Marks hinted that the Nets would like to avoid the scenario next season if possible:
“We’re very fortunate to have Joe and Clara (Tsai) as our owners here and really partners in this,” he said. “They’ve never been short to help out whether it’s through philanthropy or whether it’s through putting the best team possible on the court and paying for it. So at the right time, Joe has always said, ‘Hey when we’re ready to go back, we’re ready to go back in.’”
“Now are we gonna pay tax just for the sake of paying tax? No, that wouldn’t be a smart business decision, right? And I couldn’t sit here and say Joe we should do this or we should do that. But we’ll be strategic about how we get out of the tax or at the same time our objective here is to compete and that’s been the objective from day one. I don’t think JV is of the cloth of wanting to be mediocre. I certainly am not either and I don’t think Joe is. At the same time we want to do something special in Brooklyn and if it costs tax he’s been willing to pay it.”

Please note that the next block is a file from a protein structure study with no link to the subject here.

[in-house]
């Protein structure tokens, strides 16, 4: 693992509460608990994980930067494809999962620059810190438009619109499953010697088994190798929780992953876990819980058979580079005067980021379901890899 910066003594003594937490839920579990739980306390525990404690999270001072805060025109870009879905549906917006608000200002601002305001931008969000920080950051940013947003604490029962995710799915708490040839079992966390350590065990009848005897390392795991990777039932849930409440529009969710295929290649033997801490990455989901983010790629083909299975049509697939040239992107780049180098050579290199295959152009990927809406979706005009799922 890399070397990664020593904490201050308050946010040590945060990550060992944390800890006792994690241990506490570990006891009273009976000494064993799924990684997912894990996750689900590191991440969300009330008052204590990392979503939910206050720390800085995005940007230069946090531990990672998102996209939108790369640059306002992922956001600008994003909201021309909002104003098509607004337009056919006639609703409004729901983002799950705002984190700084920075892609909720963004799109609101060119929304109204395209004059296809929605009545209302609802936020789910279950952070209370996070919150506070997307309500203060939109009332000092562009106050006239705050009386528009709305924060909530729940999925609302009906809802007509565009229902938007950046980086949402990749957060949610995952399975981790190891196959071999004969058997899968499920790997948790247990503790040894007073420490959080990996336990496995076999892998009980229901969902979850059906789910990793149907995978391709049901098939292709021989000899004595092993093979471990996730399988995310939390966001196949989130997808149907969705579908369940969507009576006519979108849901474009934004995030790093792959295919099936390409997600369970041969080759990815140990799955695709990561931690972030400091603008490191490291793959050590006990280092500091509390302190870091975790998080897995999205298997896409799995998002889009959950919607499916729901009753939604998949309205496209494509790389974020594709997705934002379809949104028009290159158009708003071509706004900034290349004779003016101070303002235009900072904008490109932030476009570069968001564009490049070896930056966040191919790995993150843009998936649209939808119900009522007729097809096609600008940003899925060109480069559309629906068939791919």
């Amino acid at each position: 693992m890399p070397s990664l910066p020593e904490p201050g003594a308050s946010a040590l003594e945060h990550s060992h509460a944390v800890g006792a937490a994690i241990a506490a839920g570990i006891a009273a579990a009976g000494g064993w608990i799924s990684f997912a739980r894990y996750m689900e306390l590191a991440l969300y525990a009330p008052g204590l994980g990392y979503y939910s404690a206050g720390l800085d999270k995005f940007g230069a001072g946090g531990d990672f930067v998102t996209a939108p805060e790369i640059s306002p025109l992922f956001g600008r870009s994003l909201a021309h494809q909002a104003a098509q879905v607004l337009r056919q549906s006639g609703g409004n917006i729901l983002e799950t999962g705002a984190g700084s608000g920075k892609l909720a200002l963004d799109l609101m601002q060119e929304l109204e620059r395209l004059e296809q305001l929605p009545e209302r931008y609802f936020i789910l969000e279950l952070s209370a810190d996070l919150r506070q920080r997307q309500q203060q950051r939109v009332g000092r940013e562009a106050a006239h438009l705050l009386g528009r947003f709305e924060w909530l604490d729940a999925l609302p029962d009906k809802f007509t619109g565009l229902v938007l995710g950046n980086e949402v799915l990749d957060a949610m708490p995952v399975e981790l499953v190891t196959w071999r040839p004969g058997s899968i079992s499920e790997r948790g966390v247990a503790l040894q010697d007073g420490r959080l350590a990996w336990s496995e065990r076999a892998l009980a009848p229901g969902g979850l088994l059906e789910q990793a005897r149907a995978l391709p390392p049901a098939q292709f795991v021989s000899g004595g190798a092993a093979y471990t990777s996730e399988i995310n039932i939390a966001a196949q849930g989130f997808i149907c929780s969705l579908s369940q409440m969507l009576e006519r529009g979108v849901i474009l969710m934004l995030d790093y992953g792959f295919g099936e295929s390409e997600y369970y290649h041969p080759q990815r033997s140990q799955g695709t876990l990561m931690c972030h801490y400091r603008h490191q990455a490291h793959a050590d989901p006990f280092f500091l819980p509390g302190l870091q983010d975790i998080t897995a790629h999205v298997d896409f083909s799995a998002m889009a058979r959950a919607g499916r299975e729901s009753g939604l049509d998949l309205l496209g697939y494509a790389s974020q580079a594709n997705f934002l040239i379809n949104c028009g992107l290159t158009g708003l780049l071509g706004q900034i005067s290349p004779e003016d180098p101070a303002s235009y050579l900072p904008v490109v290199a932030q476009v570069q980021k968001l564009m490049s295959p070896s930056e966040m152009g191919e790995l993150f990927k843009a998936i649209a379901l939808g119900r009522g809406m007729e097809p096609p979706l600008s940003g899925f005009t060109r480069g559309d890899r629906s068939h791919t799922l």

Johnson’s free agency looms as a main storyline in Brooklyn’s first offseason of the new-look era. While it may require some cap gymnastics to get there, all indications point to the Nets doing what’s necessary to retain the deadline acquisition:
“High character. His IQ is off the charts. That’s exciting to be around,” Marks said of Johnson. “He adds a lot to our group, not just on the court. Everybody sees what he delivers on the court, but when you see him in the locker room, it’s certainly refreshing to be around. Hopefully he’s here, but he’s gonna have decisions to make, so at the right time we will certainly be having those discussions with him and his agent, and we hope that Cam will be back. He’s a big priority for us. There’s no question.”